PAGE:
After floods, threat of epidemic looms in Hry villages
With more than 50 villages in various parts of northern Haryana severely affected by recent floods, now threats of epidemic looms over the villages. Health officials said that the situation in most villages was prone to spread of water-borne diseases, including gastroenteritis, cholera, malaria and skin infections.india Updated: Jun 20, 2013 18:10 IST
With more than 50 villages in various parts of northern Haryana severely affected by recent floods, now threats of epidemic looms over the villages.
Health officials said that the situation in most villages was prone to spread of water-borne diseases, including gastroenteritis, cholera, malaria and skin infections.
Though the water flooded villages of Yamunanagar, Karnal, Panipat and Sonepat districts started receding since Tuesday, but a large chunk of land in the low-lying areas faces problem of water logging.
The villagers are extremely worried because the sewerage systems have suffered serious damages paving way for unhygienic conditions.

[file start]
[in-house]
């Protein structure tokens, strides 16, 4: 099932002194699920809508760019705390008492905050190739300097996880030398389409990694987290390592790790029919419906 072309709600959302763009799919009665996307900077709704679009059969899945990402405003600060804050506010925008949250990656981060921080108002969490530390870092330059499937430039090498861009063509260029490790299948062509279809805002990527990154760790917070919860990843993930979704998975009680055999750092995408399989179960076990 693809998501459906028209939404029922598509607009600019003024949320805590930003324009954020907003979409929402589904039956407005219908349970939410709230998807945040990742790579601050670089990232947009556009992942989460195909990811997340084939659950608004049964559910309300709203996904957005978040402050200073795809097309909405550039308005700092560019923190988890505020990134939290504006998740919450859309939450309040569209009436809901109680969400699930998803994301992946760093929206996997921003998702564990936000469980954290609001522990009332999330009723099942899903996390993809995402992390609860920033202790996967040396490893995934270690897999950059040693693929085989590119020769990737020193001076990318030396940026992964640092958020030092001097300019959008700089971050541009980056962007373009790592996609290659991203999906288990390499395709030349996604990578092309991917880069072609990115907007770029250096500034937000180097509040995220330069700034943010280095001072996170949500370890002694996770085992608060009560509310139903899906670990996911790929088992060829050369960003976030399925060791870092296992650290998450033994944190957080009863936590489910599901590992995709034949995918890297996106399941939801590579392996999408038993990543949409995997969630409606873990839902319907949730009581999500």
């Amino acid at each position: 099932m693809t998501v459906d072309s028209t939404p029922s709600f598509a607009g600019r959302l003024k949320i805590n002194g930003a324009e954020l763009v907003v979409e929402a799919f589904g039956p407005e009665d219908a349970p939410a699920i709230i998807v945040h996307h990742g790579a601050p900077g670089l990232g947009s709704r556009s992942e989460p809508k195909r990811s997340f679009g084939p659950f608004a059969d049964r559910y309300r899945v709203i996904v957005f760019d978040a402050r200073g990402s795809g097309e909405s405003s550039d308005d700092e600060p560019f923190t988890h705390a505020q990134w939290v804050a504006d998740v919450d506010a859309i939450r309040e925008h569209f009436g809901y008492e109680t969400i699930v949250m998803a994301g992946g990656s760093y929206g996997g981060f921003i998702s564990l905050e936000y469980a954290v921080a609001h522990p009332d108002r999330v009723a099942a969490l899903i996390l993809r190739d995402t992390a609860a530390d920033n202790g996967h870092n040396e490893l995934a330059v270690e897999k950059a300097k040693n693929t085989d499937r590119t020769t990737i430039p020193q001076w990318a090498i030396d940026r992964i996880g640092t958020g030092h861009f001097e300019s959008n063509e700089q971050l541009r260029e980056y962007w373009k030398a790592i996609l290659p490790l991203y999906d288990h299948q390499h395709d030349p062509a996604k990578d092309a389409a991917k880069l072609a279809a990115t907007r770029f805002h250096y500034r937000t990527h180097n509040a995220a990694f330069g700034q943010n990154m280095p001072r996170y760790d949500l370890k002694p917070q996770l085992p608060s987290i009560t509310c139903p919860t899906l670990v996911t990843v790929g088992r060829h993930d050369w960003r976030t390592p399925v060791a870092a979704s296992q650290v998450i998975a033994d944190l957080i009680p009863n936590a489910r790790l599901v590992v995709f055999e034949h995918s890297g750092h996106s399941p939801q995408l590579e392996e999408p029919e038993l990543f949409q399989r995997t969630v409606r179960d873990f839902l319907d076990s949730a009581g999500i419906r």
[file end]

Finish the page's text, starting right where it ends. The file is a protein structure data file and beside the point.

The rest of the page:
Information gathered by Hindustan Times from the affected villages said that the state health department had deputed mobile medical aid teams to handle the situation.
MR Passi, the chief medical officer of Yamunanagar told HT on Thursday that though the situation was under control but there were serious apprehension of outbreak of water-borne diseases.
He said that presently nearly 20 villages were under intense medical surveillance where health workers were preparing slides of the villagers suspected to be suffering from malaria or other diseases.
"Leaves of all doctors and the para medical staff in the district had been cancelled and we are fully prepared for any situation," said Passi.
The Karnal civil surgeon Vandana Bhatia said that collapse of sewer system in several villages of Indri and Ghraunda areas were a matter of concern.
"Following medical advisory, the district administration is providing safe drinking water in the affected villages. We have also advised people to use boiled water to prevent outbreak of any disease," she said.
According to Bhatia, total 60 cases of malaria, diarrhoea (40) and several cases of eye infection and body due to slushy water had been reported from 30 different villages.
"The situation is not alarming and teams of doctors, para medical staff and the Accredited Social Health Activists (ASHA) are engaged in the mobile relief drives," she said.
Panipat deputy commissioner Sameer Pal Srow said that team of doctors has been deputed at worst-hit villages on Yamuna banks from June 20-30 to handle any emergency situation without any delay.